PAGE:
Bill Withers could never be accused of being fame hungry. The late singer, who died this week aged 81, kept himself in the spotlight – by his own count – for about eight years.
What an eight years; they started in the summer of ‘71, first finding the limelight with Ain’t No Sunshine, quickly followed by other successes: Lean On Me, Use Me, Lovely Day. By 1978, things were finished, save for one last hit with 1981's Just The Two Of Us. By that time, though, Withers was done. He walked away.
It didn't lessen his impact; “Bill Withers is the closest thing black people have to a Bruce Springsteen,” Questlove told Rolling Stone in 2015. The comparison is apt; Withers was an everyman of sorts, singing of the simple things; love, lust, loss.
Perhaps in an alternate universe, there is the “What If Withers”, who answers the question: what if he’d kept at it? What if he’d not kept such a low profile? Perhaps he would have faded away regardless – his later albums lacked the uncluttered clarity of his first couple of releases – but maybe more gems would have appeared. Still, his eight years gave the world plenty. Withers was a soul man without the cliches; there was no screaming, no theatrics, no costume changes and stage show set pieces. It made him distinct, and his records couldn't come from anyone else. Below are 10 of our favourites to remember him by.
Use Me (1972)
As truthful a song about being in lust as there’s ever been. Over a slinking, dirtily funky riff played on a croaking, electronic clavichord, Withers sings of his circumstances; friends are begging him to break up with his girlfriend, who they’re sure is using him – a fact Withers happily acknowledges: “I want to spread the news/ That if it feels this good getting used/ Oh, you just keep on using me until you use me up”. Acoustic guitar alternates between stuttering and shimmering while the drums chatter impatiently, but it’s that incessant riff that lets us know just how good the sex is – that and Withers’ woozy singing, sounding as if he’s utterly distracted by his memories.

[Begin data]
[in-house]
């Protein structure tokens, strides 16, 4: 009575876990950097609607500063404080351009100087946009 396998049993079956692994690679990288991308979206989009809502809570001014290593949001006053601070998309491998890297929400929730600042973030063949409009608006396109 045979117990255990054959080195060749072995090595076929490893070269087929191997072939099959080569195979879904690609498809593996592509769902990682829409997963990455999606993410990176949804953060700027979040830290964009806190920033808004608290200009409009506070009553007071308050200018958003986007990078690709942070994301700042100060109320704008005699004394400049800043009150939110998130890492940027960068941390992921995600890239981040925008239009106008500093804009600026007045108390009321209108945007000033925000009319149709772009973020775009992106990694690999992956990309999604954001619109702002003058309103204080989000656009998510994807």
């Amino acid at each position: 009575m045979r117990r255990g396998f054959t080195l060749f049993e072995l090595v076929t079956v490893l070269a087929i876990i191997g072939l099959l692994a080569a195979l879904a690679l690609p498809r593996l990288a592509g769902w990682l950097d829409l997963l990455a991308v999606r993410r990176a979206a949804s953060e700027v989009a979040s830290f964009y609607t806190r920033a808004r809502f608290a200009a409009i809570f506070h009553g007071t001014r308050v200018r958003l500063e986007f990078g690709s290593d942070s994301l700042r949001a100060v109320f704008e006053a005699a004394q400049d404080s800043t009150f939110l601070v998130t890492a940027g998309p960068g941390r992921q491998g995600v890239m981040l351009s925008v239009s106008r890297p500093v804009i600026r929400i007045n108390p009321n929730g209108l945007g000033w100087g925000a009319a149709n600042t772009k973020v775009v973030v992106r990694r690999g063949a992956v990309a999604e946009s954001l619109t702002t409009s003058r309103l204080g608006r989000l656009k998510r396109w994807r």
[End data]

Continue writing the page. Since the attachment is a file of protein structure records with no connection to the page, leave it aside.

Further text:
Lean On Me (1972)
This was the first single from Withers’ second album Still Bill in 1972, but the inspiration here was taken from many years before. It was the camaraderie of his hometown, a coal-mining community in West Virginia, that moved Withers to write Lean On Me as he sat at his piano in Los Angeles, some 2,500 miles away. It’s a perennially affecting song — Withers’ voice is strong, clear and soulful, while his lyrics are simple but uplifting. Videos have emerged in recent weeks of people leaning out of apartment blocks during the quarantine, singing Lean On Me together to keep spirits high. If ever there was an indication of a song’s imperishable spirit, that’s it.
Ain’t No Sunshine (1971)
A timeless heartbreak song, Ain’t No Sunshine is a masterwork of understated hyperbole. Withers sings of a world devoid of love and light, but never does it seem overblown or insincere — his voice is subtly pained, his acoustic guitar squeaks and rattles beneath the lush strings, and the whole thing is over after barely two minutes. This was Withers’ breakthrough song, a single off his 1971 debut Just As I Am, and might just be his finest work.
I Can’t Write Left Handed (1973)
Almost a hymn to those gone, here Withers employed gospel for one of the most understated, most human, and most heart-breaking anti-war songs ever recorded. Instead of the fire of rage, Withers sings of the small things in a soldier’s life. Over a gentle piano figure, echoed by ghostly singers humming, Withers sings as a soldier asking a favour. Instead of scorching, hateful sentiments, Withers speaks to the more mundane impacts of war – it opens with the simple, “I can't write left-handed/ Would you please write a letter to my mother?”. There’s something intensely painful here; it is relatable in a wrenching sort of way.